When our health and sources of income are threatened, stress and anxiety can be our biggest barriers to cope up. We wake up to an uphill battle every day — a battle to stay safe from the highly contagious Covid-19, a battle to keep our homes stocked with food in the midst of the pandemic, a battle to find the right strategies to keep our businesses afloat and for most parents a battle to make sure that their kids can still caught up with the changes in the education system we are going through right now.
We understand that it’s almost impossible not to focus on the uncertain future, and that’s left many of us scared, frustrated, and feeling anxious. But, through all of this, having the stress management skills as a parent has become vital. This article will address your feeling of nervousness about the new normal, and give you some important things to try for you to cope up faster and better.
It’s OK to feel a bit emotionally exhausted
To start the recovery phase, as most psychologists and stress management experts suggest. You have to understand that it’s okay not to be okay. Additionally, it’s okay to feel exhausted sometimes, especially these trying times as the pandemic still gives us additional challenges.
Understanding your emotional state and accepting it is the best way to start the recovery and eventually cope up with the new normal as a parent.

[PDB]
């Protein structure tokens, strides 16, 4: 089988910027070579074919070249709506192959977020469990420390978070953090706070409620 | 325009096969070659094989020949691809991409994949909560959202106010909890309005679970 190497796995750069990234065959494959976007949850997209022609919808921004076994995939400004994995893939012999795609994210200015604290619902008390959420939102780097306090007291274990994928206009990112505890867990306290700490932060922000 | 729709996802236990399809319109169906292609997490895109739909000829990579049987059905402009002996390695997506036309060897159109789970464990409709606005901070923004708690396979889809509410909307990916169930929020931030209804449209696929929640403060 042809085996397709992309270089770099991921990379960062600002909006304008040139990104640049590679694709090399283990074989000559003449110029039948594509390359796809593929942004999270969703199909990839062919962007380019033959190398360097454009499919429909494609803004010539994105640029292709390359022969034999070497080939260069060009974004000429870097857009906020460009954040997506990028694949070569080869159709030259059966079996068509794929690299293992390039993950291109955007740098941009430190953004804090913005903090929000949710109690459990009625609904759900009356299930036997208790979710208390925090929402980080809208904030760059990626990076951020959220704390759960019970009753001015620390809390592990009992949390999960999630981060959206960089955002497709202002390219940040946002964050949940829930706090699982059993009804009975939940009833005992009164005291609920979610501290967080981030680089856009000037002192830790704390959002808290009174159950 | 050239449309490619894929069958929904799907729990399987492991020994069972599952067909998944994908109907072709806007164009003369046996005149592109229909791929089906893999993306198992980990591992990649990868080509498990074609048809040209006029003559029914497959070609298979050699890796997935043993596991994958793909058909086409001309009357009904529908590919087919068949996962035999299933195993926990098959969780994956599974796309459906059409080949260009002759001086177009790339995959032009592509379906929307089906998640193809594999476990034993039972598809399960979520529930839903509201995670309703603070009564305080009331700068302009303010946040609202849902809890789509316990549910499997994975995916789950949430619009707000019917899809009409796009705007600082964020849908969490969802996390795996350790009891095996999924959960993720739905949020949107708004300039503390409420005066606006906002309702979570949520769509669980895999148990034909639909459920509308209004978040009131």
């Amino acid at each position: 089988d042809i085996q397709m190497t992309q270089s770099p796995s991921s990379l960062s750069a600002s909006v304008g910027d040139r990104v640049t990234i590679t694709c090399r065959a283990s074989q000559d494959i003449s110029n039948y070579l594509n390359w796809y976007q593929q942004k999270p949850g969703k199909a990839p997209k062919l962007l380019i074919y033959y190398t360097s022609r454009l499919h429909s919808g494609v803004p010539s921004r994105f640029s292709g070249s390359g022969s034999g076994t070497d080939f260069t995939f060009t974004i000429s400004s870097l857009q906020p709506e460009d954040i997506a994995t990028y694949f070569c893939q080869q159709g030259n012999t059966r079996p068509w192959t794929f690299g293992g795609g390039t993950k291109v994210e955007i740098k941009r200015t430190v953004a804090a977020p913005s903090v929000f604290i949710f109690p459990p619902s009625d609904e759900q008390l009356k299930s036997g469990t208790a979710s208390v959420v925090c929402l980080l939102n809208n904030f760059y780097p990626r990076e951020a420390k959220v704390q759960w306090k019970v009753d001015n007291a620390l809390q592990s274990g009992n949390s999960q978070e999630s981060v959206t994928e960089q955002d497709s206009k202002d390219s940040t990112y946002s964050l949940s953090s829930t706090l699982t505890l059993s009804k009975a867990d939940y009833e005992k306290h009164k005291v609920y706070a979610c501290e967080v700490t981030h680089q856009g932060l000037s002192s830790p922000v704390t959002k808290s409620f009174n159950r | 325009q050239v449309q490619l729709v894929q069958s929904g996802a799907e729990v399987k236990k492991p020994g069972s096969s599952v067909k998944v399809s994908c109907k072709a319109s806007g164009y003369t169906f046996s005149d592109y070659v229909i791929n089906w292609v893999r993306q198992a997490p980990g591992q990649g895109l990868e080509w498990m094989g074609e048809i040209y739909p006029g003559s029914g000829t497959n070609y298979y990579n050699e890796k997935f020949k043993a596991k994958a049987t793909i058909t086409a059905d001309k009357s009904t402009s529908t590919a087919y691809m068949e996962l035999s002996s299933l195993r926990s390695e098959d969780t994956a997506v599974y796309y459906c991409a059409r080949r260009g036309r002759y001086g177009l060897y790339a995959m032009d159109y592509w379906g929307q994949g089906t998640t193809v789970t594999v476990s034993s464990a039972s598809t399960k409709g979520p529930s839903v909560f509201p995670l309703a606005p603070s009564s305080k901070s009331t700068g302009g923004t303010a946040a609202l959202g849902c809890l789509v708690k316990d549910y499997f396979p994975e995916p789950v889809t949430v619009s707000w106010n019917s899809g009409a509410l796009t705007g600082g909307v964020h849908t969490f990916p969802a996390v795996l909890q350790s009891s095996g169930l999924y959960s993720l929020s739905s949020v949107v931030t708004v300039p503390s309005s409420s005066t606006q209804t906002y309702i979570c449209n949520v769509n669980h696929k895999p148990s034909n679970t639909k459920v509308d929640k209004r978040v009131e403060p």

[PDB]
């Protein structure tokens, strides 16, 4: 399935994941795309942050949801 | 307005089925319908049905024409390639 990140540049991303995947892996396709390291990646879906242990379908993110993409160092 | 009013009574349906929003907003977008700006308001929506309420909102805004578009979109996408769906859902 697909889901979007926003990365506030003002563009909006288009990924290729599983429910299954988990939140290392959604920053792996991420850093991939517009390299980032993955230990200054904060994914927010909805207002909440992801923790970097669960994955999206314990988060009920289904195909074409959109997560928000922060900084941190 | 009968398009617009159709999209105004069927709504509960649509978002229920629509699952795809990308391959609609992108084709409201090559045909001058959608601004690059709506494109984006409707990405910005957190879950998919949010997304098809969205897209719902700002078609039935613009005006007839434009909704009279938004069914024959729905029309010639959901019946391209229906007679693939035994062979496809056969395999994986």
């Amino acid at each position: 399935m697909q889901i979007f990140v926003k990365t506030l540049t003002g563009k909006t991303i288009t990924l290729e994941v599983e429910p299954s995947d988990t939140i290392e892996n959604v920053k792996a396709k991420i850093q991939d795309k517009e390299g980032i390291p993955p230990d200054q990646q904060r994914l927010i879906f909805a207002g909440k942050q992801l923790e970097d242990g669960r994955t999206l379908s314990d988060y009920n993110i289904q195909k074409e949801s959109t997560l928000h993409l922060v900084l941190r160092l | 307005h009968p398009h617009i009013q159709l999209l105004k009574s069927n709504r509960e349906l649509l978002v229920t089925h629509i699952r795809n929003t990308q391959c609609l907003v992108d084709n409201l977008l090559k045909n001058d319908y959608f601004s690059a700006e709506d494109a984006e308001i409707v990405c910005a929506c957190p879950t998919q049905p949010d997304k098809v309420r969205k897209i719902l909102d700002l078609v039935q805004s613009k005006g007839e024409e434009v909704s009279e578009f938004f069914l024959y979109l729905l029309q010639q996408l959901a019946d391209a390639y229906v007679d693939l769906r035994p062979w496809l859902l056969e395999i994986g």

Embrace the change
Your day to day routine has been rapidly changed because of the pandemic such as grocery shopping that turned into a difficult, and stressful experience. Never allow this change to astonish your mind. Accept that grocery shopping is no longer the ordinary errand you used to run by yourself after work. Instead, embrace online grocery shopping. Take time out from your workday or after your workday and shop online.
Avoid the Chaotic Experience
Stop romanticizing over endless coronavirus coverage. Switch off your TV and stop over-researching the pandemic online. All you need to know about this virus is how to protect yourself and the people you love. The scary statistics and daily updates aren’t necessary and sometimes a vanity metrics, especially if you struggle with anxiety or depression.
Avoiding chaos also means keeping your home organized and clean. Take this quarantine period to declutter your home and your life. Attend to your indoor plants, for example, to make your living spaces livelier. Take better care of your pets and your loved ones now that you have the time. Use your time to improve your living conditions.
Look to a Optimistic Future
One thing is certain: the coronavirus pandemic will eventually end. No one knows when, but it will end. Take your imagination to places where you can’t go because of the lockdown. Project your mind to the future — a future where you will party, travel, work, make a better life for yourself. Learn a language or new skill.
Take an online course. Make note of all things you’ll do when quarantine is over, not all the things you can’t do now. Don’t let this indefinite isolation dim your fighting spirits. Don’t allow information overload to trouble your mind. Fight against the spiraling negative thoughts that coronavirus uncertainty has precipitated. In doing so, you’ll find yourself feeling much more calm and much less stressed.
Are you ready to transition your kids to online learning?
Request more information if you’d like to hear more from our admissions team about our online learning options at Learning Links Academy for your kids. Please call us directly at (+63) 917-305-8574 for more info or email us at firstname.lastname@example.org.
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